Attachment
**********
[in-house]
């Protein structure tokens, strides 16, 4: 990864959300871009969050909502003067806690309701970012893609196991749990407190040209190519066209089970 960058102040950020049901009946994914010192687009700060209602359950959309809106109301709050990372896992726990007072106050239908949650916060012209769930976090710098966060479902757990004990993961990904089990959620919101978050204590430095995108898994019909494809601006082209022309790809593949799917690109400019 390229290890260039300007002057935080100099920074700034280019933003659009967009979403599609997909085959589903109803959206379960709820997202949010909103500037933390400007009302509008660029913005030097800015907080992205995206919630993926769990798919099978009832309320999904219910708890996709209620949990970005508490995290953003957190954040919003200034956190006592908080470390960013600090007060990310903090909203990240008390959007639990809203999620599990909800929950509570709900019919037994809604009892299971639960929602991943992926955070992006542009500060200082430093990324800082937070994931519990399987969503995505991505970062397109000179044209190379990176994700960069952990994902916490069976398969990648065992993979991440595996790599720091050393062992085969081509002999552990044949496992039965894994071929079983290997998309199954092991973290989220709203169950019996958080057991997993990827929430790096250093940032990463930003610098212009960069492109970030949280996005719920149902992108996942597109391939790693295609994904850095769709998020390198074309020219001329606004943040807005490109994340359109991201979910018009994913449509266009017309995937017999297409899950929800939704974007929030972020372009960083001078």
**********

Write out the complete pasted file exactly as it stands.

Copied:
[in-house]
């Protein structure tokens, strides 16, 4: 990864959300871009969050909502003067806690309701970012893609196991749990407190040209190519066209089970 960058102040950020049901009946994914010192687009700060209602359950959309809106109301709050990372896992726990007072106050239908949650916060012209769930976090710098966060479902757990004990993961990904089990959620919101978050204590430095995108898994019909494809601006082209022309790809593949799917690109400019 390229290890260039300007002057935080100099920074700034280019933003659009967009979403599609997909085959589903109803959206379960709820997202949010909103500037933390400007009302509008660029913005030097800015907080992205995206919630993926769990798919099978009832309320999904219910708890996709209620949990970005508490995290953003957190954040919003200034956190006592908080470390960013600090007060990310903090909203990240008390959007639990809203999620599990909800929950509570709900019919037994809604009892299971639960929602991943992926955070992006542009500060200082430093990324800082937070994931519990399987969503995505991505970062397109000179044209190379990176994700960069952990994902916490069976398969990648065992993979991440595996790599720091050393062992085969081509002999552990044949496992039965894994071929079983290997998309199954092991973290989220709203169950019996958080057991997993990827929430790096250093940032990463930003610098212009960069492109970030949280996005719920149902992108996942597109391939790693295609994904850095769709998020390198074309020219001329606004943040807005490109994340359109991201979910018009994913449509266009017309995937017999297409899950929800939704974007929030972020372009960083001078």